friends had separated, in 1839, he founded a mechanical engineering shop
that soon became one of the largest in Sweden. He also founded a shipyard,
and was active as a wholesale dealer. He turned his hand also to mining.
The inner harbour of Gothenburg. Detail of engraving
by Elias Martin's
school, around 1780.
During the 1860s Alexander Keiller
ran into financial difficulties, but succeeded finally in consolidating
his position. Of his many concerns, the shipyard in particular grew –
under the name of Gotaverken – to be one of the largest in Scandinavia.
This was largely due to the work of his sons Alexander and James Keiller.
Absolute monarchy was
buried in Sweden with Charles XII. A few months after his death in 1718 a
new constitution was accepted, which gave the Riksdag strongly increased
powers, at the expense of the monarch. The era in Swedish history known as
the "Age of Freedom" had begun. As yet, however, this was far from being a
religious and spiritual freedom. And the grip of the Lutheran State Church
on the Swedish people had not been weakened.
Pietism was at this time
winning more and more adherents. Characteristically enough it had won
great ground among the comparatively few of Charles XII’s many officers
who had returned to Sweden after often more than ten years as
prisoners-of-war in Russia. Without hesitation, however, the Lutheran
priesthood tried to suppress Pietism. By the Conventicle Edict of 1726
religious meetings of "known and unknown, few or more" in private houses
were forbidden. The aim was to preserve unity of religion, but
unfortunately by this edict laymen were excluded from all church
The result of this blow was
that Pietism developed in an increasingly radical direction. The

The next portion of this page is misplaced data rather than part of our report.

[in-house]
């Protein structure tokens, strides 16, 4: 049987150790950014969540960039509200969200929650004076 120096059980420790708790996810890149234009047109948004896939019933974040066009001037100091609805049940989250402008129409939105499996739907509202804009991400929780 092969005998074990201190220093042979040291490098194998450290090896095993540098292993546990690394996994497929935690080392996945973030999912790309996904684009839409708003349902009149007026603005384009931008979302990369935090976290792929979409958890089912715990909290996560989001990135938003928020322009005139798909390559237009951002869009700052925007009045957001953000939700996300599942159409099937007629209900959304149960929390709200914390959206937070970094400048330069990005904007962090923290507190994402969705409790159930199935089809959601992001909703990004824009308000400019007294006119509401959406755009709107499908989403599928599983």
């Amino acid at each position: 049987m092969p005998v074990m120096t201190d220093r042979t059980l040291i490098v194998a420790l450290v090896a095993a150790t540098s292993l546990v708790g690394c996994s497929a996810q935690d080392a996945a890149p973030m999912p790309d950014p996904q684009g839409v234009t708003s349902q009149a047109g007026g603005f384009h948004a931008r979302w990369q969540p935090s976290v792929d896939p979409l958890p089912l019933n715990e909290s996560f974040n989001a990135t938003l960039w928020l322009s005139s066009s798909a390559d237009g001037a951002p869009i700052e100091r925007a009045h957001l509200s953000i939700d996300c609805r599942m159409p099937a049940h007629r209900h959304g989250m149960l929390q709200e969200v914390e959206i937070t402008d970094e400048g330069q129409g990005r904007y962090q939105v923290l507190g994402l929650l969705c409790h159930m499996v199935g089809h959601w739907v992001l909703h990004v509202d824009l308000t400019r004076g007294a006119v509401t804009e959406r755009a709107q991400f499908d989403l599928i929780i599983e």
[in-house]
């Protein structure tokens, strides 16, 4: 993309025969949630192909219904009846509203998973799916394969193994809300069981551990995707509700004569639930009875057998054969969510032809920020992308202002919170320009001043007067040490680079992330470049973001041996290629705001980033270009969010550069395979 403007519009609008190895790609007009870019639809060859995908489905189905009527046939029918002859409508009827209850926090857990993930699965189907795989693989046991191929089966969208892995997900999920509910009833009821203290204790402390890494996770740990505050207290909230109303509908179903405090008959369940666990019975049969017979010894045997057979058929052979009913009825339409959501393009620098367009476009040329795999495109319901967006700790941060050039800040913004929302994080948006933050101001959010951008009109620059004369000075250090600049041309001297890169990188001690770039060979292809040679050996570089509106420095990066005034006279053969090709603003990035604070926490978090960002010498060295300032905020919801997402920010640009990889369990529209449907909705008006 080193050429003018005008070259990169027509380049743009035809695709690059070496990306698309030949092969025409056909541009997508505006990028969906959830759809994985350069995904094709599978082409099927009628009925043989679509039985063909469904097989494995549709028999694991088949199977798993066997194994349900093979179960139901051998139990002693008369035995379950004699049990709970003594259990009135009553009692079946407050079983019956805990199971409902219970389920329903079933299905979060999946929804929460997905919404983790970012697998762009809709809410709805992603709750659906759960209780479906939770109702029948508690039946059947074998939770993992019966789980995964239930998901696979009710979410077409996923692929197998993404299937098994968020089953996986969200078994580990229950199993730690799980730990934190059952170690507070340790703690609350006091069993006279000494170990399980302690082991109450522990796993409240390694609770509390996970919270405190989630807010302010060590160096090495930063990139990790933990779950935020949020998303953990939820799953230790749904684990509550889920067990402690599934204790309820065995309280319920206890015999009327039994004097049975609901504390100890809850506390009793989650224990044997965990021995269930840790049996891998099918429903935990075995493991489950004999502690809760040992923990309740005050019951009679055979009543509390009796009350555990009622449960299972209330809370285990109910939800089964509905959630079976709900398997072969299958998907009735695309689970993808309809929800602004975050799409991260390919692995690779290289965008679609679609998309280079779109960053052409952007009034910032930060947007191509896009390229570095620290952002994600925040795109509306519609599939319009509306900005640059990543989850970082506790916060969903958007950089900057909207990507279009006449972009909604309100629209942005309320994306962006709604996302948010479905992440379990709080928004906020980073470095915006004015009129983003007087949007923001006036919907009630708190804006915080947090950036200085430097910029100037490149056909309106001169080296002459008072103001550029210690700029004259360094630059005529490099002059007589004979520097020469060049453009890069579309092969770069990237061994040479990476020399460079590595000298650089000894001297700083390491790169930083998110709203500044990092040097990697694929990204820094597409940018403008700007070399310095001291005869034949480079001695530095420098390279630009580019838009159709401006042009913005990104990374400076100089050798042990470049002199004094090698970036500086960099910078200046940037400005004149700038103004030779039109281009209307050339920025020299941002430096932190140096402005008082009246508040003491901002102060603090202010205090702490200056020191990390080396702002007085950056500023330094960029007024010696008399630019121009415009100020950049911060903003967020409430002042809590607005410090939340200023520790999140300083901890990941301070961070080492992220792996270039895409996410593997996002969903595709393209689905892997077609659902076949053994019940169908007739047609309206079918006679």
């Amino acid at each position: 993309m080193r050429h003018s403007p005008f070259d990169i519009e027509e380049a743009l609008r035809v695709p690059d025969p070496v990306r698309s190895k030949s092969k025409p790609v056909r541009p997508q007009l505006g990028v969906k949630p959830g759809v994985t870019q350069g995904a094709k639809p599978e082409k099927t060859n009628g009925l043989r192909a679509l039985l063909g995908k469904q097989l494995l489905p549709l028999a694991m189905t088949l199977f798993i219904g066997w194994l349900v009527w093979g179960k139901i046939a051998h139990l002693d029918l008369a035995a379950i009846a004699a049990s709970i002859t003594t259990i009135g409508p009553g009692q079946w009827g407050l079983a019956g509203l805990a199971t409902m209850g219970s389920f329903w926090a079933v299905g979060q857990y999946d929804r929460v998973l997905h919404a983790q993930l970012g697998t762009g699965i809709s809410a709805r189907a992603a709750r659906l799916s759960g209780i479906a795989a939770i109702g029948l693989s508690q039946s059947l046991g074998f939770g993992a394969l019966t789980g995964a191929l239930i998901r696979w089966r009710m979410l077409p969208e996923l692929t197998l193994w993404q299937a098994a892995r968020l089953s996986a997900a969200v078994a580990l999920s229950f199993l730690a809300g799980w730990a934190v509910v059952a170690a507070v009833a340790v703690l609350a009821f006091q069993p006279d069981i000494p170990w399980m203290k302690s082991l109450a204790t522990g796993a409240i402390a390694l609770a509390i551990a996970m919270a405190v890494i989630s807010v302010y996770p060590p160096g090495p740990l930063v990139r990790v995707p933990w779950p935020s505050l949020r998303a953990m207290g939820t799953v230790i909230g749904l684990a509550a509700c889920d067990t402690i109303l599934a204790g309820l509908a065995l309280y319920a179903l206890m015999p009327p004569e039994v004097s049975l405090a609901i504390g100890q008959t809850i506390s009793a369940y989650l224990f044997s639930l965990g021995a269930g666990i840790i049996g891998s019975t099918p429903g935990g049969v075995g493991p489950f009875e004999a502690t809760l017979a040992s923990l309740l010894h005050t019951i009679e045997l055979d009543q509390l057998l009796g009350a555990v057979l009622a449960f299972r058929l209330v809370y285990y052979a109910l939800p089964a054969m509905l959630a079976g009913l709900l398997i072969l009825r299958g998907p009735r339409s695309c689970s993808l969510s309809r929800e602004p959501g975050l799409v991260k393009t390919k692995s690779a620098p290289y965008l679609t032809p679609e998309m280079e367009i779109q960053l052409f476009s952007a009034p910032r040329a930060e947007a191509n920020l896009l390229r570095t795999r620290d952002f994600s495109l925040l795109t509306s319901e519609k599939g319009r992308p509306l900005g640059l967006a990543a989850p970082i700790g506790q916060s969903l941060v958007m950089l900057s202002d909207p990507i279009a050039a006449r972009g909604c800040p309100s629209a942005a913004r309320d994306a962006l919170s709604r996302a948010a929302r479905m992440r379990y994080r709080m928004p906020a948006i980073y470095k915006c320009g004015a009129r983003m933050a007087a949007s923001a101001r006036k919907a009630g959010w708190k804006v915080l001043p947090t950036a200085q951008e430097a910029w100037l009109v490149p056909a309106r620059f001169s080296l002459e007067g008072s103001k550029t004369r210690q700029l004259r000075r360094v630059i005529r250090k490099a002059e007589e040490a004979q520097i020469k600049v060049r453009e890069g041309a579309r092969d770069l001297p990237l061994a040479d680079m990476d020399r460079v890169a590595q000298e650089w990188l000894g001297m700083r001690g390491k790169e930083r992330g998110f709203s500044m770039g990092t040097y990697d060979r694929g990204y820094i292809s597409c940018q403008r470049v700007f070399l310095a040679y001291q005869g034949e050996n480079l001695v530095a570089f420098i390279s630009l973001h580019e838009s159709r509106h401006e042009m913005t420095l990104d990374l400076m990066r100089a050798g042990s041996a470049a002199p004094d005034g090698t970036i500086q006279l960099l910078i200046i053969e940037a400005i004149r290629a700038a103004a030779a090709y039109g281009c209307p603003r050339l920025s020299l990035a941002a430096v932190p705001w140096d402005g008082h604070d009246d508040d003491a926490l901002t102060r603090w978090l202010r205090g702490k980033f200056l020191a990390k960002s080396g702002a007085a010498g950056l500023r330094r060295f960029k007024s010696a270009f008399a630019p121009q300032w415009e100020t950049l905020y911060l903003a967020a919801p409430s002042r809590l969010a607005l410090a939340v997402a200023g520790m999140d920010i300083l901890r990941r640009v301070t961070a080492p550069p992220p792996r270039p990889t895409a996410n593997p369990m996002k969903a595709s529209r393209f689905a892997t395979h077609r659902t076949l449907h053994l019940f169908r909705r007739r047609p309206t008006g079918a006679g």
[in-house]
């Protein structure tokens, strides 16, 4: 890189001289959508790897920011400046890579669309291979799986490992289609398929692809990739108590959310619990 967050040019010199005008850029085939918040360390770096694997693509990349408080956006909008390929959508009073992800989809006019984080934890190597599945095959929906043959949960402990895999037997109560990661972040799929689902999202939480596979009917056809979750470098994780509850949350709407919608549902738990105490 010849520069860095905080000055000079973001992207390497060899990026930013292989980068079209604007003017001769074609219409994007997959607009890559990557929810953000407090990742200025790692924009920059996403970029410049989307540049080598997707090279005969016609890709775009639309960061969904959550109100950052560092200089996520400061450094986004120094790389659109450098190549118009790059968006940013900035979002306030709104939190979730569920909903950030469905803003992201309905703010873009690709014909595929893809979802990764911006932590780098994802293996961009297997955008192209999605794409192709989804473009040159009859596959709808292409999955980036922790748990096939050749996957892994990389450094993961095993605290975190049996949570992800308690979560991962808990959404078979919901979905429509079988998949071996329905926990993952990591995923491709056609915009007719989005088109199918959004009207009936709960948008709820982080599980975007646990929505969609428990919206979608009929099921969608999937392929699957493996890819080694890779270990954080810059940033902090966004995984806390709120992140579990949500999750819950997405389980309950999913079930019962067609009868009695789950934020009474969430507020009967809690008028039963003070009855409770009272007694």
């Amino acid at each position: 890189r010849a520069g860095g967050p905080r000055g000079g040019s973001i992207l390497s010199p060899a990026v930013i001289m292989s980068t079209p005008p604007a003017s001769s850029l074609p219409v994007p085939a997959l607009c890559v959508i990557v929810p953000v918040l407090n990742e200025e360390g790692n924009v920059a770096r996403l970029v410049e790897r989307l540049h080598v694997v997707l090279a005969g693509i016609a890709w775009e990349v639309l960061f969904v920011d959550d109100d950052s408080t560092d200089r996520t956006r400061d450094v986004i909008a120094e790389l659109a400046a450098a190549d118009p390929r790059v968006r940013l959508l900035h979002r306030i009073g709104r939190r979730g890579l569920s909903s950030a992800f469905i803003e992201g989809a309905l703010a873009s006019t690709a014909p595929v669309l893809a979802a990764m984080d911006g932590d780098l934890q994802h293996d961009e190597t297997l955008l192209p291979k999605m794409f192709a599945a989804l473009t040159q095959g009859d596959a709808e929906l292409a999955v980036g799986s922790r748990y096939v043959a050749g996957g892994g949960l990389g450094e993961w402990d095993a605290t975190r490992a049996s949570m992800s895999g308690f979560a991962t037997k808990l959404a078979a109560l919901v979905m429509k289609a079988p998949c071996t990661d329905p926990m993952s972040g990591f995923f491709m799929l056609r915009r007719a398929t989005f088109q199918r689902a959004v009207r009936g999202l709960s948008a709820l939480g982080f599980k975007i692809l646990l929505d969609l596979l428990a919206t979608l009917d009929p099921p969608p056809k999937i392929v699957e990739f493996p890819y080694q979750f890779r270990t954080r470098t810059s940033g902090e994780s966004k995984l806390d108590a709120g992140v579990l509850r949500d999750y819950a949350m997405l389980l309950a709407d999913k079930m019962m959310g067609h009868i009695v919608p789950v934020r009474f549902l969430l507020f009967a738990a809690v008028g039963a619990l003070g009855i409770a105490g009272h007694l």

Conventicle Edict was to keep many Swedish tempers boiling, and the
victory of freedom on this particular frontier was only to come into sight
130 years later. Its champions at this time found inspiration to a
great extent in Scotland, whose Free Church was described by one of them
as "a lantern in the hills, a brilliant light for all Protestants, in the
beam of which they can see and behold the glory and power of Jesus Christ,
His grace and mercy, Who still today confirms his Word, and does not allow
Himself to be without witness."
At an early stage of the
struggle two Scottish zealots crossed the North Sea to help their fellow
Free Churchmen. The first one to come was missionary John Paterson, in
1807 sent by the Religious Tract Society in London, to work for the
spreading of spiritual writing in Sweden. On his initiative, the
Evangelical Society was founded to work to this end in 1808 and a few
years later also the Swedish Bible Society.
In 1830 there came to
Sweden the Methodist preacher George Scott, whose twelve years stay in
Sweden coincided with a very flourishing period for the Swedish revivalist
movement. His main object in coming was the cure of souls among his
countrymen in Stockholm, but he soon established intimate contacts with
Swedish Free Churchmen. During his journeys to England and the United
States he collected money for their support. He met stubborn resistance
from the Lutheran priesthood and from certain political circles, and once
his life was actually threatened during a service.
A third Scot who was of
great help in the Swedish Free Church movement was James Lumsden, a
Professor of Aberdeen University. After a visit to Sweden in the 1850s he
published his book Sweden—Its Religious State and Prospects: with some
Notices of the Revivals and Persecutions which are at Present taking place
in that Country. For the rest of his days he maintained a lively
correspondence with his Swedish friends, helped them financially, and
contributed many articles to Swedish religious publications. In 1852 he
wrote expressing his pleasure that people in Sweden had at last become
conscious of the fact that basic principles of religious freedom had been